- On April 15, 2021
By Darcy Cook, CHSO, SHS, PTA
The Occupational Safety and health Administration (OSHA) has proposed a new rule to update its Hazard Communication Standard (HCS) to bring it into alignment with the latest version of the United Nations Globally Harmonized System of Classification and Labeling of Chemicals.
OSHA’s proposed modifications to the standard include codifying enforcement polices currently in OSHA’s compliance directive, clarifying requirements related to the transport of hazardous chemicals, adding alternative labeling provisions for small containers, and adopting new requirements related to preparation of Safety Data Sheets (SDS).
The Hazard Communication Standard adopted the 16 section SDS format in 2012. Using the pictograms and hazard statements on the SDS shows a distinction between acute toxic risks versus chronic health effects. This has been shown to be effective in protecting workers.
Want to read more and see a comparison against current HazCom Standard and proposed? Click here.
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Table 1 – Collection of Information Requirements Being Revised in the Hazardous Communications Standard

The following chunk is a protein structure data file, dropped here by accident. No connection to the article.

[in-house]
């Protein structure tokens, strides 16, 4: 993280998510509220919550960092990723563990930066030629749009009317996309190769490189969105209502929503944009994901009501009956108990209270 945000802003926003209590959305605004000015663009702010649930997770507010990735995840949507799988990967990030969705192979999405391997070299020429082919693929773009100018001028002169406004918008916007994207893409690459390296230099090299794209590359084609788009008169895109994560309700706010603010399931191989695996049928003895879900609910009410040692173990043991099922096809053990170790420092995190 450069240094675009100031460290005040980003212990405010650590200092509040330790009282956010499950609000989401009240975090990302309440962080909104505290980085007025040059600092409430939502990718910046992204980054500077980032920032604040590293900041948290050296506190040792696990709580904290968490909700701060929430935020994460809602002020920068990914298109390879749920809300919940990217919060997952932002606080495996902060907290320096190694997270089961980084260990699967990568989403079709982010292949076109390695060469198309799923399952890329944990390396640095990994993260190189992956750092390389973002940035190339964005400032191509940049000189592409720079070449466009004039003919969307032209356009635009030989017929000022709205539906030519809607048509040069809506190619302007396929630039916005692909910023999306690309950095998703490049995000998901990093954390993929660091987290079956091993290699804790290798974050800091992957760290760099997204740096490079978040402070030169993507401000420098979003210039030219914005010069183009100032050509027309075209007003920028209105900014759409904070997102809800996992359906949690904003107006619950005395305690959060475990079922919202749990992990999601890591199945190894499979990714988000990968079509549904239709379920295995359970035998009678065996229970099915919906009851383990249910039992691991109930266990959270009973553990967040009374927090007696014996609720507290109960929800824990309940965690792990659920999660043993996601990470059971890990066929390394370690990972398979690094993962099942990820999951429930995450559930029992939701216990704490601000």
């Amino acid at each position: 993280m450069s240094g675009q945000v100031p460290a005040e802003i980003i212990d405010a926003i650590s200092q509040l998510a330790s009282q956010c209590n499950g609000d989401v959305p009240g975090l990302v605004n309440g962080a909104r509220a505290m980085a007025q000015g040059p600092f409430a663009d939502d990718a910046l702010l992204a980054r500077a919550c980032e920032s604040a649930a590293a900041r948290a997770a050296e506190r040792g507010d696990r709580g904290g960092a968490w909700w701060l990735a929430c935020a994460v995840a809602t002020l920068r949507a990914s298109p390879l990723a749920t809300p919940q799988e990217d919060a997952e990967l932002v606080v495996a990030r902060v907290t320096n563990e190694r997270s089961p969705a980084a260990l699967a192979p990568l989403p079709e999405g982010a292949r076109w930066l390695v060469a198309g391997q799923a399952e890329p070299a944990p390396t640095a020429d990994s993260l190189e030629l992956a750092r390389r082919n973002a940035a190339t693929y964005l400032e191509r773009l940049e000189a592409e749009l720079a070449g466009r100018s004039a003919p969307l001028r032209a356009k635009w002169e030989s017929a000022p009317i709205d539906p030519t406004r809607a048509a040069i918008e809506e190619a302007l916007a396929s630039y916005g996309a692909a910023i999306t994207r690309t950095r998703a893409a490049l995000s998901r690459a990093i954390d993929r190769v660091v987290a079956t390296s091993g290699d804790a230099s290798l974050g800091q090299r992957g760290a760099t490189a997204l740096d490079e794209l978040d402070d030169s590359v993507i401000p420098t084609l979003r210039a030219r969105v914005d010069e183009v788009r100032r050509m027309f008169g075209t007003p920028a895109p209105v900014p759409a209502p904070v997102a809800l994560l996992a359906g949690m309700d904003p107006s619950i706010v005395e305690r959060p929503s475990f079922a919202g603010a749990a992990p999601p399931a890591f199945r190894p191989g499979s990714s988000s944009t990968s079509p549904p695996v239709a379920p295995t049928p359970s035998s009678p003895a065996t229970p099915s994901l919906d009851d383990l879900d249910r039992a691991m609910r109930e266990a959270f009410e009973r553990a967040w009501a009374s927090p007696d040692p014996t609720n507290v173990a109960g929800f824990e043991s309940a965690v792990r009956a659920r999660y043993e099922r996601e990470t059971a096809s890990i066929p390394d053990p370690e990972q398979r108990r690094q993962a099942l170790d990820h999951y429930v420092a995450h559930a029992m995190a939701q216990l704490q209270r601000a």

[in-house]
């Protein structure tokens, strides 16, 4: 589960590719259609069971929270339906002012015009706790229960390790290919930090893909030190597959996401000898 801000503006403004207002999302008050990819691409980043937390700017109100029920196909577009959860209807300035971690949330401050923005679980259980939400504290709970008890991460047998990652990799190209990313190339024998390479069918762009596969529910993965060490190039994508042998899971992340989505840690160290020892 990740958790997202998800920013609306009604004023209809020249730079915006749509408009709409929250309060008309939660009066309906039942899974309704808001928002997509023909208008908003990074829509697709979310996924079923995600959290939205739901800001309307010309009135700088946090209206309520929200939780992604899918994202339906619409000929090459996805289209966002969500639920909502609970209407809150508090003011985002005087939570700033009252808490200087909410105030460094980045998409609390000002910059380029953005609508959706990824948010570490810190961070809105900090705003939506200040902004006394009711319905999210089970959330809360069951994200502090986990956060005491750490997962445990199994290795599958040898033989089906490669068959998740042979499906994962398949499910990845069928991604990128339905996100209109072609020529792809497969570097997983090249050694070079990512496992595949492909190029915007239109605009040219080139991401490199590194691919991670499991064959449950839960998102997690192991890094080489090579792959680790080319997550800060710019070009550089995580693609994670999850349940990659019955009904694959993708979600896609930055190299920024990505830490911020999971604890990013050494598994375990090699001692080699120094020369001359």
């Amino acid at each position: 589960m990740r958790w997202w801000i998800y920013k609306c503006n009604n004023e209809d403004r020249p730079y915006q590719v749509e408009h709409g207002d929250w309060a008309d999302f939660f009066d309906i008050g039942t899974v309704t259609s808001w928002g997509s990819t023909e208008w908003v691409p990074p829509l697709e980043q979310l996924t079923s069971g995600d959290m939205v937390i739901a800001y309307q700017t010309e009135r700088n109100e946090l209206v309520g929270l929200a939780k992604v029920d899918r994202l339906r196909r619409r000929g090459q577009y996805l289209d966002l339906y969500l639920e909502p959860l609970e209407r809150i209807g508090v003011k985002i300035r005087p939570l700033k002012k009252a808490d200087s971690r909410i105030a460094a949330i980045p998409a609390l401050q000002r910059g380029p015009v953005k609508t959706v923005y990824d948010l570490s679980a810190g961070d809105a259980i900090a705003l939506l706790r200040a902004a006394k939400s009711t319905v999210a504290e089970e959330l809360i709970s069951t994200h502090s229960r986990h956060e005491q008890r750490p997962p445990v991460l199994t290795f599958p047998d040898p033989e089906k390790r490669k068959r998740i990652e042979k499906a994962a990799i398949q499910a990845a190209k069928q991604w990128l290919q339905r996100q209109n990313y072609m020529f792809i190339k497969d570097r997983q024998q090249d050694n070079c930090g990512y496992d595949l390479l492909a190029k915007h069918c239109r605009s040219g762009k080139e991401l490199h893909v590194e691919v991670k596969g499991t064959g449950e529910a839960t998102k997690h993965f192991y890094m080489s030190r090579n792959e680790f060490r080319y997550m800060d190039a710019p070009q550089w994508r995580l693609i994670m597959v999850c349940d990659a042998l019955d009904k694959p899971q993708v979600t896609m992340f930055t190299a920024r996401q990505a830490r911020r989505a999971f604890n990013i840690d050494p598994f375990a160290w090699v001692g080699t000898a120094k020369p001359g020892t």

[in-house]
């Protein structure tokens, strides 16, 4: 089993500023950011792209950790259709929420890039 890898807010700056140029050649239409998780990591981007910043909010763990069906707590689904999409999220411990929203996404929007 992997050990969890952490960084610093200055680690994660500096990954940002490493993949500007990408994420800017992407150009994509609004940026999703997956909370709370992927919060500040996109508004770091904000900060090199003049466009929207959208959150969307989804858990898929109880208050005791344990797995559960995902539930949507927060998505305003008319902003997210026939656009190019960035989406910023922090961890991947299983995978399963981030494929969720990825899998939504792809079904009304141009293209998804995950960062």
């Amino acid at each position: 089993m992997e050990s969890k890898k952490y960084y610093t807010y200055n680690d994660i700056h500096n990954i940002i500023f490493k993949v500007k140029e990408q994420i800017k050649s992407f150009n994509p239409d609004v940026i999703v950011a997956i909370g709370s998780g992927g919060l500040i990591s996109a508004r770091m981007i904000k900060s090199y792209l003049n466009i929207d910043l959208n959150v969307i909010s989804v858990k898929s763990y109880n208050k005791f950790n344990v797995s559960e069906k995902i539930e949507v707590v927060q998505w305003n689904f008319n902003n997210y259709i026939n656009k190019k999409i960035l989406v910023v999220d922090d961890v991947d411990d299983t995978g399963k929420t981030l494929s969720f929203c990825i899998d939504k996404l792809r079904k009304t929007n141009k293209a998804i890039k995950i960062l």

Below is a summary taken from the Federal Register.
OSHA has preliminarily determined that the proposed revisions to the HCS will reduce costs and burdens while also improving the quality and consistency of information provided to employers and employees regarding chemical hazards and associated protective measures.
The agency has preliminarily determined that the proposed revisions will enhance the effectiveness of the HCS by ensuring employees are appropriately apprised of the chemical hazards to which they may be exposed, thus reducing the incidence of chemical-related occupational illness and injures. The proposed modification to the standard includes revised criteria for classification of certain health and physical hazards, revised provisions for updating labels, new labeling provision for small containers, technical amendments related to the contents of SDSs, and related revisions to definitions of terms used in the standard.
OSHA is currently accepting comments on its proposed rule until April 19th. Comments may be submitted electronically to at federalregister.gov